Today, God finally stepped from the shadows and went to her. She put down the basket of apples and said something across the water as God stepped over the rocks. It would have been easy to modulate the function of Alaine’s mind, to implant there the wonder of the God that held her hands, that drew her close, that lay lips upon hers. But God resisted, and merely spoke the uncertain poetry that had been practiced on the other side of the moon where no one would hear the words – would hear the halting uncertainty of the prayer. In the sunlight, the words came and Alaine’s blue eyes bled light. Skin pressed close, voices fled. And the only time God interceded was when a cloud threatened to block the sunlight, but a wave of the hand turned the vapour into drops of atom, and when the sun returned, God was atop Alaine, precious Alaine, beautiful Alaine, naked on the sand of the stream bank, clutching God’s back as her legs shifted, her body dug into the bank until water streamed into the depression. Alaine cried as she asked for God’s name; but poetry was good enough to answer her, always was the equal of stars and how they came to be, and will suffice when stars cease to be.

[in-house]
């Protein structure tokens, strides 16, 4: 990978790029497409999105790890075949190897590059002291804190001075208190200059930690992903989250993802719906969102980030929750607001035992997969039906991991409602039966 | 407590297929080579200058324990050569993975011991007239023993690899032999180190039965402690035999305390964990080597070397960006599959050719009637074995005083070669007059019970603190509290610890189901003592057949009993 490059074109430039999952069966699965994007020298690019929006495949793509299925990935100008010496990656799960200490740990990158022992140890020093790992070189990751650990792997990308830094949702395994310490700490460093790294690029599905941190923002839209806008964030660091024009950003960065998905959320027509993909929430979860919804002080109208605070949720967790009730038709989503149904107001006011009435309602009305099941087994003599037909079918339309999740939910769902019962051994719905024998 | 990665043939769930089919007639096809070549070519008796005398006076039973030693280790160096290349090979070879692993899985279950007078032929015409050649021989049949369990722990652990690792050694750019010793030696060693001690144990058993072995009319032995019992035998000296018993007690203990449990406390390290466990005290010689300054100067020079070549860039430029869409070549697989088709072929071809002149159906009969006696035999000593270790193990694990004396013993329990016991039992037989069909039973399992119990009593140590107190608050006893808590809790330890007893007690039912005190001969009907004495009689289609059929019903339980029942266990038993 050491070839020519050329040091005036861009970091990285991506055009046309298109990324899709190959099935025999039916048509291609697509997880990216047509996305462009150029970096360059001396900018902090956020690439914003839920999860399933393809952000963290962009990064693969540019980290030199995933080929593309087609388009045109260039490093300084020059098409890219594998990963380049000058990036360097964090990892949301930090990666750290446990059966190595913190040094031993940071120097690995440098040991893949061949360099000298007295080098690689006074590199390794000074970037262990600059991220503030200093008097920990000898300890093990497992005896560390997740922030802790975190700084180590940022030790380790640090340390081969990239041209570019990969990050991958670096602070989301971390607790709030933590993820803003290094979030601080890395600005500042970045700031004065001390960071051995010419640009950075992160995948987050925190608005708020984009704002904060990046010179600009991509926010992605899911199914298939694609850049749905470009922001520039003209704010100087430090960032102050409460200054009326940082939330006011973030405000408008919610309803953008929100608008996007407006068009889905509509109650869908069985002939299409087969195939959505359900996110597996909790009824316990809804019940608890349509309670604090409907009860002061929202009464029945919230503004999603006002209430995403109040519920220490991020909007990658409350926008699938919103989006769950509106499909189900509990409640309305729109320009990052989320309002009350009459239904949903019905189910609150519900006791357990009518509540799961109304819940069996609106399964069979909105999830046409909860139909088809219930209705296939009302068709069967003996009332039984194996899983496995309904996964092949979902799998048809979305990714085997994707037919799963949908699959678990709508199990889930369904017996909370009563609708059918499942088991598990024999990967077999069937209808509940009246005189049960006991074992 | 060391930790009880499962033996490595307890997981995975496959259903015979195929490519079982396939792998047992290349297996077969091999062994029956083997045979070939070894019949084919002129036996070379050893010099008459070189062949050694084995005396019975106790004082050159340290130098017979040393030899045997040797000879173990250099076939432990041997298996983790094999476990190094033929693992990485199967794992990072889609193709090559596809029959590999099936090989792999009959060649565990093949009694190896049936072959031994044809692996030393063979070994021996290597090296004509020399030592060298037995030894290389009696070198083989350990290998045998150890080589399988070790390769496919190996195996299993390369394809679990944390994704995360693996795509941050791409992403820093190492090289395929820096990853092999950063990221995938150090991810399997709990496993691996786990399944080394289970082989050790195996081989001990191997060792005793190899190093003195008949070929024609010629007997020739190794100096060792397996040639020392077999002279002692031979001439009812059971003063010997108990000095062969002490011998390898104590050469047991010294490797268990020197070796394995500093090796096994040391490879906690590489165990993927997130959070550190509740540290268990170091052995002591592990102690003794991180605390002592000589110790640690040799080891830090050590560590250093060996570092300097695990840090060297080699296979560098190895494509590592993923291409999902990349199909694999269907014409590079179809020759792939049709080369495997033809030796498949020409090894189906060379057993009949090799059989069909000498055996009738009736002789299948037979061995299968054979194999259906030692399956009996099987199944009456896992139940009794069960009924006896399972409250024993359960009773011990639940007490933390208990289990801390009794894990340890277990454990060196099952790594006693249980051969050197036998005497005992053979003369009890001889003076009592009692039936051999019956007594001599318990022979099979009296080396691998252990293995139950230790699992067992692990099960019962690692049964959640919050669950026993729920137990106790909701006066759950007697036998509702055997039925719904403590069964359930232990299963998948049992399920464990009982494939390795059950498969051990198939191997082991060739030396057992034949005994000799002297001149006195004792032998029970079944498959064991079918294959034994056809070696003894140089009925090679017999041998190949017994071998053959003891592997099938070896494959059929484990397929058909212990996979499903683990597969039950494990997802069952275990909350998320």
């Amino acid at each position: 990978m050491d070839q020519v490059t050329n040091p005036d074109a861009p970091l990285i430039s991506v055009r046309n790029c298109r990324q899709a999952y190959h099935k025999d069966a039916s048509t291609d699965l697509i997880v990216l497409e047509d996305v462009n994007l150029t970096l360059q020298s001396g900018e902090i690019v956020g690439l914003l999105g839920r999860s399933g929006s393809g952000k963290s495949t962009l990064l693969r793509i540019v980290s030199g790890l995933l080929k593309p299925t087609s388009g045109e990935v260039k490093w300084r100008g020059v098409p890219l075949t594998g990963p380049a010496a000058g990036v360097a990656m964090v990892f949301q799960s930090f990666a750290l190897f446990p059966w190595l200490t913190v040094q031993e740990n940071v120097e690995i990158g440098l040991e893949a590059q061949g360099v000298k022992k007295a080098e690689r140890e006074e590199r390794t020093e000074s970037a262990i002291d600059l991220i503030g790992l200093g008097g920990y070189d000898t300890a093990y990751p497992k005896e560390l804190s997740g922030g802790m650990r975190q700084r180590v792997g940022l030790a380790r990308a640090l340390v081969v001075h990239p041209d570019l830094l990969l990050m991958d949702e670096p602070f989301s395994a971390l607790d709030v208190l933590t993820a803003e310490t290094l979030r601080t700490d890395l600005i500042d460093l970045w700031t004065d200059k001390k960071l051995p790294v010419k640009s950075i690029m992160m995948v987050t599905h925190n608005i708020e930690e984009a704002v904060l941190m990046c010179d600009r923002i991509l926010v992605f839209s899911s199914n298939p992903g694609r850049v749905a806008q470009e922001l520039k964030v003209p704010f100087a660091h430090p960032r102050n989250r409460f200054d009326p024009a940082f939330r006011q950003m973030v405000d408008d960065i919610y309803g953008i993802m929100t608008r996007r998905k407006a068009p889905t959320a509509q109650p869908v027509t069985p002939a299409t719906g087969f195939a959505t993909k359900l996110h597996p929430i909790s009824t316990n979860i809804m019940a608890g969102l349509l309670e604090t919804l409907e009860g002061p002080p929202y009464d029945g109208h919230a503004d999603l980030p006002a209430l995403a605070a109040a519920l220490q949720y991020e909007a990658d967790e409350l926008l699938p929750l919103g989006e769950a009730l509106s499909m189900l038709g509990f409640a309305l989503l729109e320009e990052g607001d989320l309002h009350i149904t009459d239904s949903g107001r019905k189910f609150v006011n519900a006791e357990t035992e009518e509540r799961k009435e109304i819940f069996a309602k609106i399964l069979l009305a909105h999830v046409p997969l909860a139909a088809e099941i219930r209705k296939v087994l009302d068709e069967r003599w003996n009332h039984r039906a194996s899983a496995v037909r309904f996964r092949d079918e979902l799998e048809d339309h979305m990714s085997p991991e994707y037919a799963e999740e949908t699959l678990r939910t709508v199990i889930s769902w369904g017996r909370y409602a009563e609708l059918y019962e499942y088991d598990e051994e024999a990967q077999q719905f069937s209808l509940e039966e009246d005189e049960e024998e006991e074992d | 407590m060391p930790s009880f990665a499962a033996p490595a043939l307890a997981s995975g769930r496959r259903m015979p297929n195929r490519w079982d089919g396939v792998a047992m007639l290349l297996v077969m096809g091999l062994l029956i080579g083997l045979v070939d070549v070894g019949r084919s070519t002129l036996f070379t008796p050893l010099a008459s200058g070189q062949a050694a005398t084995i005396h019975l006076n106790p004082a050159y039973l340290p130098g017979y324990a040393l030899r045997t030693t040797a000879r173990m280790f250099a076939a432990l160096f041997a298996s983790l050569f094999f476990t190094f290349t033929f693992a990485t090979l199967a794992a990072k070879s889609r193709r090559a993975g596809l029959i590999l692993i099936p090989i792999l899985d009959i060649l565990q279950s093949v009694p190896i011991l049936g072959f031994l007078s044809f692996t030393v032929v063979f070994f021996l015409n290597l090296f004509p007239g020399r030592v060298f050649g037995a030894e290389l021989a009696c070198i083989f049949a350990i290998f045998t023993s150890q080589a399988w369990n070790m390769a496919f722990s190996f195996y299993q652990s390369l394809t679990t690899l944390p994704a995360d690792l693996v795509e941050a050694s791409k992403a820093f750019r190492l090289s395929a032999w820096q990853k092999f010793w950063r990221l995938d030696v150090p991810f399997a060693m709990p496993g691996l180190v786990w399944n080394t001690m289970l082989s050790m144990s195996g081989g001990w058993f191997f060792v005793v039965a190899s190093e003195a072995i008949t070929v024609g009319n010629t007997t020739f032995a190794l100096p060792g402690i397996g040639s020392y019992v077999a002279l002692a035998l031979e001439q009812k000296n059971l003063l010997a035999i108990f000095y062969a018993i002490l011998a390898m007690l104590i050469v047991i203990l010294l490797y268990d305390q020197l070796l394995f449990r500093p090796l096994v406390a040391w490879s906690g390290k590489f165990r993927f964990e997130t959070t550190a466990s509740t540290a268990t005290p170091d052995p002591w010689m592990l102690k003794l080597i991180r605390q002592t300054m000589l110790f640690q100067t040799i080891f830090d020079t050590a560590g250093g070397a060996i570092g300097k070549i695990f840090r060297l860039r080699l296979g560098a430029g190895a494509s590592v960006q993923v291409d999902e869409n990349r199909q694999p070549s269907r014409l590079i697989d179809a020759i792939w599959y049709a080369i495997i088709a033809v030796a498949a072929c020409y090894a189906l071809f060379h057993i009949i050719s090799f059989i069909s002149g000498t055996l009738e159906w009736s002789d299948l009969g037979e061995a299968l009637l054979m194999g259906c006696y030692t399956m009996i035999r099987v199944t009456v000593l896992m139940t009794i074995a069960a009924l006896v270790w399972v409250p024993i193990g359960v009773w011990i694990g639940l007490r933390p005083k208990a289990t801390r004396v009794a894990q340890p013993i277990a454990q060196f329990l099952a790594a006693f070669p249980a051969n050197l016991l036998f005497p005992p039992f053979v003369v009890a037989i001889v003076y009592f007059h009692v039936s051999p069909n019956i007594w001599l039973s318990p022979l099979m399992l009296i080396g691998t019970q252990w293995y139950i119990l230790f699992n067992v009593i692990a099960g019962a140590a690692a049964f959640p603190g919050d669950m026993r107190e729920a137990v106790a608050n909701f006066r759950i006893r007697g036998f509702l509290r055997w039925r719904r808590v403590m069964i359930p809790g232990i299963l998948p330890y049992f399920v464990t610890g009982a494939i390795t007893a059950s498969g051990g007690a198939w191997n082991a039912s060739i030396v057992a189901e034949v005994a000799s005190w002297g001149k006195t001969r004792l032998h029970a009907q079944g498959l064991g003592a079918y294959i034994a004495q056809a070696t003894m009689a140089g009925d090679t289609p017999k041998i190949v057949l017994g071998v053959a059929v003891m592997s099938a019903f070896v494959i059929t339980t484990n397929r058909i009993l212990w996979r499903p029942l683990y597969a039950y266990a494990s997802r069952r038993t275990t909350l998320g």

That night, God slept. Dreams of Alaine were mixed with draughts of sulphur. A star collapsed too early, but God knew nothing of it.
The morning shone, and God worked with chisel and hammer to perfect a statue in honour of the Father. A million years were not enough to finish the work, but God laid down the tools when the morning upon Earth began. Alaine walked the stream bank. Today, her eyes searched the poplars, and she waited in the stream to see if God would come.